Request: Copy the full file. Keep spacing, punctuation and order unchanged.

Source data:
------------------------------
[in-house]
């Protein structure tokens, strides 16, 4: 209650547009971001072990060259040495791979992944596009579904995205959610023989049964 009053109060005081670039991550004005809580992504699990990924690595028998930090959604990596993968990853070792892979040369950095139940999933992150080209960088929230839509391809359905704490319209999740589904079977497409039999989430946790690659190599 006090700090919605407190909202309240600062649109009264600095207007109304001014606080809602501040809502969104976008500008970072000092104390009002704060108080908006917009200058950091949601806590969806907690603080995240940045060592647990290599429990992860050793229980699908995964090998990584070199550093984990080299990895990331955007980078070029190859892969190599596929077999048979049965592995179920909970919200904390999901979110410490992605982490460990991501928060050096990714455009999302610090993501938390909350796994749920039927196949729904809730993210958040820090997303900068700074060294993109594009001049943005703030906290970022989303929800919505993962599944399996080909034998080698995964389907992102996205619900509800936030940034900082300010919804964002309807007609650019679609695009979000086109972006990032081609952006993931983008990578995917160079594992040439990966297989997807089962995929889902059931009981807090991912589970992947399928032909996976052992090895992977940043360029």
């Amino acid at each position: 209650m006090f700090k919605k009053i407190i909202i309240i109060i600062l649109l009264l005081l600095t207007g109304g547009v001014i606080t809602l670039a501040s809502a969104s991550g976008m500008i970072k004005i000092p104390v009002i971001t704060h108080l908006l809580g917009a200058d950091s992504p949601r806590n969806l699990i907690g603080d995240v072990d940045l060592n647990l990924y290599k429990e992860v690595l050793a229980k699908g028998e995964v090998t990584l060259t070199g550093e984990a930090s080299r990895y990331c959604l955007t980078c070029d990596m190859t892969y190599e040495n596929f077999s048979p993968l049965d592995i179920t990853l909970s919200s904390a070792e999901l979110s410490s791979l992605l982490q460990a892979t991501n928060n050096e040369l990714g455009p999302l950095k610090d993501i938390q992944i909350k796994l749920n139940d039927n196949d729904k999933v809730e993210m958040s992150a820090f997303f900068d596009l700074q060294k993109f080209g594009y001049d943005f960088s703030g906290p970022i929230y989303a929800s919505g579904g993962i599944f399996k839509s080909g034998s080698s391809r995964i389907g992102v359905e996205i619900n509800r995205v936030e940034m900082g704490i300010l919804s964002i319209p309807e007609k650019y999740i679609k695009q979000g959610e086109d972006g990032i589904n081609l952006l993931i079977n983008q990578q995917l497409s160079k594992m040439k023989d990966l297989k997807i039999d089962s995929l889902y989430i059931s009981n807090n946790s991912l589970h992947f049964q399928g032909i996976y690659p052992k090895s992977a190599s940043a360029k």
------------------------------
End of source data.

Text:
[in-house]
């Protein structure tokens, strides 16, 4: 209650547009971001072990060259040495791979992944596009579904995205959610023989049964 009053109060005081670039991550004005809580992504699990990924690595028998930090959604990596993968990853070792892979040369950095139940999933992150080209960088929230839509391809359905704490319209999740589904079977497409039999989430946790690659190599 006090700090919605407190909202309240600062649109009264600095207007109304001014606080809602501040809502969104976008500008970072000092104390009002704060108080908006917009200058950091949601806590969806907690603080995240940045060592647990290599429990992860050793229980699908995964090998990584070199550093984990080299990895990331955007980078070029190859892969190599596929077999048979049965592995179920909970919200904390999901979110410490992605982490460990991501928060050096990714455009999302610090993501938390909350796994749920039927196949729904809730993210958040820090997303900068700074060294993109594009001049943005703030906290970022989303929800919505993962599944399996080909034998080698995964389907992102996205619900509800936030940034900082300010919804964002309807007609650019679609695009979000086109972006990032081609952006993931983008990578995917160079594992040439990966297989997807089962995929889902059931009981807090991912589970992947399928032909996976052992090895992977940043360029």
């Amino acid at each position: 209650m006090f700090k919605k009053i407190i909202i309240i109060i600062l649109l009264l005081l600095t207007g109304g547009v001014i606080t809602l670039a501040s809502a969104s991550g976008m500008i970072k004005i000092p104390v009002i971001t704060h108080l908006l809580g917009a200058d950091s992504p949601r806590n969806l699990i907690g603080d995240v072990d940045l060592n647990l990924y290599k429990e992860v690595l050793a229980k699908g028998e995964v090998t990584l060259t070199g550093e984990a930090s080299r990895y990331c959604l955007t980078c070029d990596m190859t892969y190599e040495n596929f077999s048979p993968l049965d592995i179920t990853l909970s919200s904390a070792e999901l979110s410490s791979l992605l982490q460990a892979t991501n928060n050096e040369l990714g455009p999302l950095k610090d993501i938390q992944i909350k796994l749920n139940d039927n196949d729904k999933v809730e993210m958040s992150a820090f997303f900068d596009l700074q060294k993109f080209g594009y001049d943005f960088s703030g906290p970022i929230y989303a929800s919505g579904g993962i599944f399996k839509s080909g034998s080698s391809r995964i389907g992102v359905e996205i619900n509800r995205v936030e940034m900082g704490i300010l919804s964002i319209p309807e007609k650019y999740i679609k695009q979000g959610e086109d972006g990032i589904n081609l952006l993931i079977n983008q990578q995917l497409s160079k594992m040439k023989d990966l297989k997807i039999d089962s995929l889902y989430i059931s009981n807090n946790s991912l589970h992947f049964q399928g032909i996976y690659p052992k090895s992977a190599s940043a360029k």